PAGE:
Fitch’s SRM is the agency’s proprietary multiple regression rating model that employs 18 variables based on three-year centered averages, including one year of forecasts, to produce a score equivalent to a LT FC IDR. Fitch’s QO is a forward-looking qualitative framework designed to allow for adjustment to the SRM output to assign the final rating, reflecting factors within our criteria that are not fully quantifiable and/or not fully reflected in the SRM.
BEST/WORST CASE RATING SCENARIO
International scale credit ratings of Sovereigns, Public Finance and Infrastructure issuers have a best-case rating upgrade scenario (defined as the 99th percentile of rating transitions, measured in a positive direction) of three notches over a three-year rating horizon; and a worst-case rating downgrade scenario (defined as the 99th percentile of rating transitions, measured in a negative direction) of three notches over three years. The complete span of best- and worst-case scenario credit ratings for all rating categories ranges from ‘AAA’ to ‘D’. Best- and worst-case scenario credit ratings are based on historical performance. For more information about the methodology used to determine sector-specific best- and worst-case scenario credit ratings, visit [https://www.fitchratings.com/site/re/10111579].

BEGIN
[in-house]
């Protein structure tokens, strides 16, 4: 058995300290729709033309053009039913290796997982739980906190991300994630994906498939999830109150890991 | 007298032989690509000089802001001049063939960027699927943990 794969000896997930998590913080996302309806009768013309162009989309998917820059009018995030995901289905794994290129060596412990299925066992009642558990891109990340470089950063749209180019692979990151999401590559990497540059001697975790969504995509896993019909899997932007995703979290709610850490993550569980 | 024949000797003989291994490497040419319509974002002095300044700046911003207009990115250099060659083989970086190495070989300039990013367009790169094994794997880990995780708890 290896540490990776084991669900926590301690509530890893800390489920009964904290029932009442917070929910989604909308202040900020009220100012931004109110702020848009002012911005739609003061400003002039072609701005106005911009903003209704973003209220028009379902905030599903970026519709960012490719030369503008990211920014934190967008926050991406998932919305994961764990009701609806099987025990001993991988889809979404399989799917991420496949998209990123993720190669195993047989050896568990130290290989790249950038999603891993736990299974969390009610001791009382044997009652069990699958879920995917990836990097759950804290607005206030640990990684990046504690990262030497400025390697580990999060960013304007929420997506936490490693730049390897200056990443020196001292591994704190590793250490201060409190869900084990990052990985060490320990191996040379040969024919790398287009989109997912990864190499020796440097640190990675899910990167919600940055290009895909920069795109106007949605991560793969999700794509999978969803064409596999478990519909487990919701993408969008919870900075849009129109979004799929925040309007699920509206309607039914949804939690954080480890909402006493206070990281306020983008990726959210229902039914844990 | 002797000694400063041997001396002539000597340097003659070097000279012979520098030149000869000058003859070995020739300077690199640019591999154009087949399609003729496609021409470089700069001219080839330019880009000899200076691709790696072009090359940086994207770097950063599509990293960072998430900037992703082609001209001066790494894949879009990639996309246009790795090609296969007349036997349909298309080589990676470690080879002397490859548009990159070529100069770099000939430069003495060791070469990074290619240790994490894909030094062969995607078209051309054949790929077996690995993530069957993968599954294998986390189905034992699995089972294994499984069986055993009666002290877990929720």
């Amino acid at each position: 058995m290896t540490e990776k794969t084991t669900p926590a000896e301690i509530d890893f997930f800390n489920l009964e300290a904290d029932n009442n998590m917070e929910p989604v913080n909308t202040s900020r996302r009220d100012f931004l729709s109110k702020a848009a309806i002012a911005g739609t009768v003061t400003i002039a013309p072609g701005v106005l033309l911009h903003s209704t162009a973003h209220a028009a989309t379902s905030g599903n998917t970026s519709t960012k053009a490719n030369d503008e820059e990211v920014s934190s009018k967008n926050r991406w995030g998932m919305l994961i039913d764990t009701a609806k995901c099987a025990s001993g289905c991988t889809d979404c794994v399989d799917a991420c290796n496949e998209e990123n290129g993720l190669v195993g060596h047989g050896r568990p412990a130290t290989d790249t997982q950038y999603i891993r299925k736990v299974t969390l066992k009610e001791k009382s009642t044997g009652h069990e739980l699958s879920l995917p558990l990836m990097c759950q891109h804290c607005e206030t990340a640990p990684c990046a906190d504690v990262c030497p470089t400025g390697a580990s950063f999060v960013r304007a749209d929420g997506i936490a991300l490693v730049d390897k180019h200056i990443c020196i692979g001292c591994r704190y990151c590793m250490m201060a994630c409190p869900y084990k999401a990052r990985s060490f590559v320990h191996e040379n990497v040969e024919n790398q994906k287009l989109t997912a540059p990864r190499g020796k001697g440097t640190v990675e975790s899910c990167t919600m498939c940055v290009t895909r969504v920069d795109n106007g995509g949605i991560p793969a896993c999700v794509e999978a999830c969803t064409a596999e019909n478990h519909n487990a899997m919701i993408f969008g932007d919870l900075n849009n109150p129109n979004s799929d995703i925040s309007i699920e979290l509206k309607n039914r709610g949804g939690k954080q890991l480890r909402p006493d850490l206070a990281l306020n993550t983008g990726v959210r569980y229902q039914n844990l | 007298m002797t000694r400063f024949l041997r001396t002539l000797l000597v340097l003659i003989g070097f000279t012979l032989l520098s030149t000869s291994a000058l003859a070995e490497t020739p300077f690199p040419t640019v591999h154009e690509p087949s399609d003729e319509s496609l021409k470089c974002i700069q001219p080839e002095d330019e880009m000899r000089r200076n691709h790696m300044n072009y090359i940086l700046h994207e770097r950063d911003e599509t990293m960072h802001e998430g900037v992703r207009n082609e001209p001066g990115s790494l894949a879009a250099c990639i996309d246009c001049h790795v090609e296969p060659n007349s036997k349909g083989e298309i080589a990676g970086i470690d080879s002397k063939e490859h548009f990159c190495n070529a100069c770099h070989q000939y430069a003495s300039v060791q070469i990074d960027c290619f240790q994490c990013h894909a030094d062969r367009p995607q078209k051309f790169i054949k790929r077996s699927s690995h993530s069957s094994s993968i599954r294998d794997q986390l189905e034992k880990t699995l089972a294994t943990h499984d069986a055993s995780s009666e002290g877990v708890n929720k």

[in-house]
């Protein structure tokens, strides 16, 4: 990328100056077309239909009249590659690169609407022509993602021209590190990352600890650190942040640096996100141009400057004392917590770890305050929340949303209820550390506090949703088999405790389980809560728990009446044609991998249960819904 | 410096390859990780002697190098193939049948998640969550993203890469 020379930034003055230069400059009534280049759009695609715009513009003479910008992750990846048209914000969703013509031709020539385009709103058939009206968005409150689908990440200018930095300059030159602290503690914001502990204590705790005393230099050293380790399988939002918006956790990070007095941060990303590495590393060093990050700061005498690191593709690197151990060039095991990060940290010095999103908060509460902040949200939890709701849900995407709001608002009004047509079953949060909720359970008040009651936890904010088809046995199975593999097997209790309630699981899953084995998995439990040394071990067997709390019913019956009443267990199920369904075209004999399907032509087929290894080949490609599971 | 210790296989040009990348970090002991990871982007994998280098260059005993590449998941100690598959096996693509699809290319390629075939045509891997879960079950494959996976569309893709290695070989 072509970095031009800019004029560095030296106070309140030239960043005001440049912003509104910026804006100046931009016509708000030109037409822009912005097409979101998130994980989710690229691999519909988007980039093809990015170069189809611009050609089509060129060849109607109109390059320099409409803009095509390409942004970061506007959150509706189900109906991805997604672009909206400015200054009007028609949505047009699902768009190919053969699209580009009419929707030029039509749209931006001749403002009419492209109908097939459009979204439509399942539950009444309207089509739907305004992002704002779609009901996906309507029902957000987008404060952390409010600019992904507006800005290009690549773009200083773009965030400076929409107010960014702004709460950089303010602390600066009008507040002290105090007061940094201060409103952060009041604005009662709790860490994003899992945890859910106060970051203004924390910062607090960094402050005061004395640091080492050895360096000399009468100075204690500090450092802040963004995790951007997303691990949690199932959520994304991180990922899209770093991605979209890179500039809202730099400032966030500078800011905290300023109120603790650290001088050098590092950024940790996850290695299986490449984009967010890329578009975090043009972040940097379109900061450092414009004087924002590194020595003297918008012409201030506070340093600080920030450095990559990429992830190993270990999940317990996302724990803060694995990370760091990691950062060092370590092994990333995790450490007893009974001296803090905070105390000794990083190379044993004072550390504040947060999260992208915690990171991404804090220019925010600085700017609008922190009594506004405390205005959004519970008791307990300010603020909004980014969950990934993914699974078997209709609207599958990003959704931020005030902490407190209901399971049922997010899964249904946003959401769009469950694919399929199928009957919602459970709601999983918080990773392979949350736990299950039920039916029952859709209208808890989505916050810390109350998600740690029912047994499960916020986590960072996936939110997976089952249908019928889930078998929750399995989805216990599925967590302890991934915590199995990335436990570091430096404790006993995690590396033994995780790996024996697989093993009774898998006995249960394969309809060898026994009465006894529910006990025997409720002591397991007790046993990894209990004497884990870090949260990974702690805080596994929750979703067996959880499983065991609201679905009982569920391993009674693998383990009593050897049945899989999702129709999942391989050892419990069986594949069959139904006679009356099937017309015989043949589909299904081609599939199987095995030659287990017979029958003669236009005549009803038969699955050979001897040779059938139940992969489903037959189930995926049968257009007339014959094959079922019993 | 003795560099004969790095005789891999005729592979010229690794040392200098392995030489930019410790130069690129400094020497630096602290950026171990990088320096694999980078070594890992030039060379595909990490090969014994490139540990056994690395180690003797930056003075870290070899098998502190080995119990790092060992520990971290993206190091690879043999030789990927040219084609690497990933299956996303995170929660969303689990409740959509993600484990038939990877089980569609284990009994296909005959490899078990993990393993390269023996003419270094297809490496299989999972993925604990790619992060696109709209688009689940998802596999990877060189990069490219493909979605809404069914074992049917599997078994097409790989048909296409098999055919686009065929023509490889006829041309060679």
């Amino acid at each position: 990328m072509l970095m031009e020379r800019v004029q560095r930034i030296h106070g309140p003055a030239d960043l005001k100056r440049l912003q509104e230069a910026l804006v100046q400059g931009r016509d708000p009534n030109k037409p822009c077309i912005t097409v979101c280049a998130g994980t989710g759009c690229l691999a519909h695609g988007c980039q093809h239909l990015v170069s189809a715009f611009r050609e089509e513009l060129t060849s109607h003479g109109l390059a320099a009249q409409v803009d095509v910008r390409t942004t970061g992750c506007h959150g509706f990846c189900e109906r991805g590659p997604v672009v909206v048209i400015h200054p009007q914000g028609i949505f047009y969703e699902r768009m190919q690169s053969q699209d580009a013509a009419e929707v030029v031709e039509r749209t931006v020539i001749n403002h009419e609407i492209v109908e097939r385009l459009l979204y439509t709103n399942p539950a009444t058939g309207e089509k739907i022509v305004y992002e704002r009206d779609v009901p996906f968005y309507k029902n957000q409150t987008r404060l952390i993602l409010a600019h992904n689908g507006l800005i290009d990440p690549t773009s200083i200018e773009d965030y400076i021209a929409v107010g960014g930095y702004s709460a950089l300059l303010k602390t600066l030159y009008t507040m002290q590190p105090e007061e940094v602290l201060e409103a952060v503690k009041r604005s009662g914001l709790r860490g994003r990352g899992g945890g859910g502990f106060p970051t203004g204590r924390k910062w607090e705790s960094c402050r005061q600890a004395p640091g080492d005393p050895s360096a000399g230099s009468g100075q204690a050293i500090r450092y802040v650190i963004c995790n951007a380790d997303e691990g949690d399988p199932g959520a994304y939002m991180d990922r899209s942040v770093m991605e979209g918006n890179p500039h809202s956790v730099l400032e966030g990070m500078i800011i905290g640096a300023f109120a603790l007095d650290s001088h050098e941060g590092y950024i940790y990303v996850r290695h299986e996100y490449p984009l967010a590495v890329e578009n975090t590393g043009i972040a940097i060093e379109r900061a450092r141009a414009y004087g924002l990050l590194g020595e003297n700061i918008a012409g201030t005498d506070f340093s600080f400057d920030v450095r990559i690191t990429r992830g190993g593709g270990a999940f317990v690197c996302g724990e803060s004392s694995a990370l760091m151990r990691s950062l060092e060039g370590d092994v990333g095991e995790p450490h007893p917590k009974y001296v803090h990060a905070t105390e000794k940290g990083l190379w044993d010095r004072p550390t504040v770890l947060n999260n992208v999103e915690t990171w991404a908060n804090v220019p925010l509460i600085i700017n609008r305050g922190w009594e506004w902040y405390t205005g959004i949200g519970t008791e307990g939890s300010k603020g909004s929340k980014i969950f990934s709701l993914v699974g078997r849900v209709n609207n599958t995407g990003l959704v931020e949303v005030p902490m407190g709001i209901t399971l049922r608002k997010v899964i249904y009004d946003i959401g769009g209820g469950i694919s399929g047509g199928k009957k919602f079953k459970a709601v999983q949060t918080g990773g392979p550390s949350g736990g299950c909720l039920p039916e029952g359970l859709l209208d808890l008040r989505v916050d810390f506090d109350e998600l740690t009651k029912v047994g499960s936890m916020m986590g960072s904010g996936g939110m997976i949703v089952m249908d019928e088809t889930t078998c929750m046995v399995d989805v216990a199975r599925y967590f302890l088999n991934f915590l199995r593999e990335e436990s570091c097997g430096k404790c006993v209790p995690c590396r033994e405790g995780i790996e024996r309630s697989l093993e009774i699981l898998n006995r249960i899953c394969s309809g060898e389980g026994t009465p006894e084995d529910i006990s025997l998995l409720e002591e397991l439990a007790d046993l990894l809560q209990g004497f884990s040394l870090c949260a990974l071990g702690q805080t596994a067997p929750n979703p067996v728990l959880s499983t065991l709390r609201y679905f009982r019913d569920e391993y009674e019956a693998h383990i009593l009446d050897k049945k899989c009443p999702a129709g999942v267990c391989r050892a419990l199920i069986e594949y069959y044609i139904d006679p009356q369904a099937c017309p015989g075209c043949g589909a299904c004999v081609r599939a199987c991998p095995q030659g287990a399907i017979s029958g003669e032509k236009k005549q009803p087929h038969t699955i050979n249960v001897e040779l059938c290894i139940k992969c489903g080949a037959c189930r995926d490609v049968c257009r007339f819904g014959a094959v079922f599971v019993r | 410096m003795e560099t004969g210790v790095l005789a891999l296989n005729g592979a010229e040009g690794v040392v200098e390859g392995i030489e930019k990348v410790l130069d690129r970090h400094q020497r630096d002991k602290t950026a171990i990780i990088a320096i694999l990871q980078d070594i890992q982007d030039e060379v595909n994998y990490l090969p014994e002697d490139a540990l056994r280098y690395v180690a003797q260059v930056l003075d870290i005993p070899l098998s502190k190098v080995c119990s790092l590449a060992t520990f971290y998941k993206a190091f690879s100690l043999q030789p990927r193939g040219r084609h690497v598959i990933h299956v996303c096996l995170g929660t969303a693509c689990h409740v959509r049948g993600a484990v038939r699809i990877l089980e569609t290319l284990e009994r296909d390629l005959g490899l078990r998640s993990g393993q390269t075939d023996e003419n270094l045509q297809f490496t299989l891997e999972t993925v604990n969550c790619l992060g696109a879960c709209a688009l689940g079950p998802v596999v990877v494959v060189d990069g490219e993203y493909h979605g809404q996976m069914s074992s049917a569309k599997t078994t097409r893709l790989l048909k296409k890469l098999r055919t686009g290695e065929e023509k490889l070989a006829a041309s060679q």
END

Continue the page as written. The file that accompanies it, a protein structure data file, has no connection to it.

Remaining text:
Global economic trends and oil prices are expected to develop as outlined in Fitch’s March 2021 Global Economic Outlook.
REFERENCES FOR SUBSTANTIALLY MATERIAL SOURCE CITED AS KEY DRIVER OF RATING
The principal sources of information used in the analysis are described in the Applicable Criteria.